colorado's number is, 1984 kids in the entire state to our foster kids -- i'm sorry? and, obviously, not all of them would be in a situation, and many of them wouldn't need that big transportation need. >> all i can say, i think i'm very sympathetic, but we had a young woman who testified before the committee, i don't know how many people were at that hearing that we had. kayla. kayla was here. and it was just tremendous testimony. she had changed 17 times in high school. 17 times. and they would transfer her credits, and they lost this and they lost that. i remember just very plainly say i didn't have a normal school, i
couldn't make friends, i wanted to say that i wanted to stay place and in which he me simply so. i wasn't ready go to college because i didn't get the kind of steady course work. i remember kayla very well. very stirring testimony. as a foster child. what happened to her in school. so to the extent that we can foster -- to the extent that we can promote educational stability for foster kids, i'm much in favor of. i had thought that the 2008 law did that, but i'm now in the understanding that the 2008 law only took part of one half of it. >> that's right. >> and that was the family side of it, the location of the family itself. the other side is whether or not the schools were told that they
had to keep this kid, if that was in the kid's best interest. no, right on the? >> that's right. so that's what this is. and yeah, you know, it's going to cost some money sometime for somebody, for a kid to get transportation. but these kids, these are wards of the state. i'm a u.s. senator. i feel responsibility for these kids. and i feel that they, talk to the foster kids, and they, it's not unique that they have to change parents so many times, and a kid, go to a foster house where there is abuse. and they go to a foster house and change many times. and they are in our custody. we have responsibility for them. the state has responsibility for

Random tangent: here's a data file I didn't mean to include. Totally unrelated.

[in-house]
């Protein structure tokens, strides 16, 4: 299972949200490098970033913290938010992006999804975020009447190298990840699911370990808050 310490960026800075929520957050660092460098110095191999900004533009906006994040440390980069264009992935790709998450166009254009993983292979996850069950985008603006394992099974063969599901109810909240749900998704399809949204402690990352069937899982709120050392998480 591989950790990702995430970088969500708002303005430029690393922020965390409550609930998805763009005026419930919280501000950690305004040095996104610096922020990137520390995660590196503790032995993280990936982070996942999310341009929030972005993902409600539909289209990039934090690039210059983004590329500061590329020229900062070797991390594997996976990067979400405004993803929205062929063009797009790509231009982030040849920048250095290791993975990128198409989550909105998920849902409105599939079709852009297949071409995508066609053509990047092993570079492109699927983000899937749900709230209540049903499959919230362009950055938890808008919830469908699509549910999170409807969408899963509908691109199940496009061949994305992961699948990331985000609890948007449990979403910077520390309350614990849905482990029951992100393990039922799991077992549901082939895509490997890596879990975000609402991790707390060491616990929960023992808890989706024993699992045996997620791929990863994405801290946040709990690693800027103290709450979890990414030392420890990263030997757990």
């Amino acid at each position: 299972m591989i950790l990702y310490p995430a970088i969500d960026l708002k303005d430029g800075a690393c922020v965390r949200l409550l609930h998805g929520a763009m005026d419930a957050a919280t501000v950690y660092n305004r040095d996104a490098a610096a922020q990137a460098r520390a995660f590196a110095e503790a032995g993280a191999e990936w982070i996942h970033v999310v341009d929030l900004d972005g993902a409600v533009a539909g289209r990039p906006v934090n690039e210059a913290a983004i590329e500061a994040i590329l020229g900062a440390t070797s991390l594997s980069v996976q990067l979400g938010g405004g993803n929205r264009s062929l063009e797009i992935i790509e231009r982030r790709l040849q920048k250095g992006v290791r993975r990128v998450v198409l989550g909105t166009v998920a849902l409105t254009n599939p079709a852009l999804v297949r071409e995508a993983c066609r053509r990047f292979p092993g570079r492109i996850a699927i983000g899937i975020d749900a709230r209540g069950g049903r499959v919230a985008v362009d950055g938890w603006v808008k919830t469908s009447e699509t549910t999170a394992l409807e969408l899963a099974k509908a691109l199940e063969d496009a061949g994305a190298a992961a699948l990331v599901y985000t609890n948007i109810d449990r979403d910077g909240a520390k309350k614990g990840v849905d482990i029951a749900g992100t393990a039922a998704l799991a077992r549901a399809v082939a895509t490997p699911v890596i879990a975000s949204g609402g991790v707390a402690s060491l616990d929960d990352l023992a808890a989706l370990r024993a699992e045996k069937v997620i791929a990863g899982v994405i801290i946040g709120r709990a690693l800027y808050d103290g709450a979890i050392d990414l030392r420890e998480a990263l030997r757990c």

them. and i feel responsibility. and i want to make sure that they have a chance, these kids have faced very special challenges, very special challenges. i hope they have an opportunity just to stay in the school they like. spent obviously there are a lot of questions on this yet. this is the only a minute we have spent a half hour on, so i would hope it would be withdrawn and we could get some of the things, questions worked out and answers work out instead of just a constant back and forth. >> okay. all right. my feeling is that, the only reason i am agreeing, i would agree to do that if i didn't think it would pass here. and so could i have a show of hands who is for this? [laughter] spent if the sender would like a
vote? >> and i withdraw it and have consent to be offered that we offer it later? [laughter] spent trying to get finished today. >> okay. >> look, we have postponed of the votes. i want to be as meaningful to possible as senators to have their eminence heard and considered. i think we spent a lot of time on this. it's up to the senator himself if you'd like to withdraw this, try to work with us to see what we can do on the floor. at the center wants a vote i'm ready to call for a vote. >> i'm going to call for a vote. spent all those in favor -- >> wait a minute. hold on, hold on, mr. chairman, please. [inaudible conversations] >> my staff, in addition to myself, my staff feels very